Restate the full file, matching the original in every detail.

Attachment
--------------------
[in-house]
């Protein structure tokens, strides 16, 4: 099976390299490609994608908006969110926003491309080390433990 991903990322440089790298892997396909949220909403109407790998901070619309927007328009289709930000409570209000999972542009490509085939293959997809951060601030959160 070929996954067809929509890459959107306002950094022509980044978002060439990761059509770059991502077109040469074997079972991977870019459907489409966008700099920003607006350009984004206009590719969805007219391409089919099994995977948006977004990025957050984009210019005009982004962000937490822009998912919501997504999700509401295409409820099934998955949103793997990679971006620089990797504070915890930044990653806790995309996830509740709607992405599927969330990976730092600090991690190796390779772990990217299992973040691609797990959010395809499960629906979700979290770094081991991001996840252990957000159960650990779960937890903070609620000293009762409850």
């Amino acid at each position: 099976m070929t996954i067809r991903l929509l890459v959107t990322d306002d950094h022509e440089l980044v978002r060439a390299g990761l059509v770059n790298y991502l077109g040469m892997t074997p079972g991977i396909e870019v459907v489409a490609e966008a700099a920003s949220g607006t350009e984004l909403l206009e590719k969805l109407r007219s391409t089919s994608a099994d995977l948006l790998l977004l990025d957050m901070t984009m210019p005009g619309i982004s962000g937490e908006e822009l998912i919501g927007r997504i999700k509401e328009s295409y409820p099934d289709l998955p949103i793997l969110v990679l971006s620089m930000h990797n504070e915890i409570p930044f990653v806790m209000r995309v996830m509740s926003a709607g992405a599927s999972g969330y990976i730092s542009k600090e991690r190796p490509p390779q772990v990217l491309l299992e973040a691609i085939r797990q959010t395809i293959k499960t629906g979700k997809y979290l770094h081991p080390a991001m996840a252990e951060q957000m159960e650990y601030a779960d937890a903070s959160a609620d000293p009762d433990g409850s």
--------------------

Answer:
[in-house]
């Protein structure tokens, strides 16, 4: 099976390299490609994608908006969110926003491309080390433990 991903990322440089790298892997396909949220909403109407790998901070619309927007328009289709930000409570209000999972542009490509085939293959997809951060601030959160 070929996954067809929509890459959107306002950094022509980044978002060439990761059509770059991502077109040469074997079972991977870019459907489409966008700099920003607006350009984004206009590719969805007219391409089919099994995977948006977004990025957050984009210019005009982004962000937490822009998912919501997504999700509401295409409820099934998955949103793997990679971006620089990797504070915890930044990653806790995309996830509740709607992405599927969330990976730092600090991690190796390779772990990217299992973040691609797990959010395809499960629906979700979290770094081991991001996840252990957000159960650990779960937890903070609620000293009762409850």
């Amino acid at each position: 099976m070929t996954i067809r991903l929509l890459v959107t990322d306002d950094h022509e440089l980044v978002r060439a390299g990761l059509v770059n790298y991502l077109g040469m892997t074997p079972g991977i396909e870019v459907v489409a490609e966008a700099a920003s949220g607006t350009e984004l909403l206009e590719k969805l109407r007219s391409t089919s994608a099994d995977l948006l790998l977004l990025d957050m901070t984009m210019p005009g619309i982004s962000g937490e908006e822009l998912i919501g927007r997504i999700k509401e328009s295409y409820p099934d289709l998955p949103i793997l969110v990679l971006s620089m930000h990797n504070e915890i409570p930044f990653v806790m209000r995309v996830m509740s926003a709607g992405a599927s999972g969330y990976i730092s542009k600090e991690r190796p490509p390779q772990v990217l491309l299992e973040a691609i085939r797990q959010t395809i293959k499960t629906g979700k997809y979290l770094h081991p080390a991001m996840a252990e951060q957000m159960e650990y601030a779960d937890a903070s959160a609620d000293p009762d433990g409850s």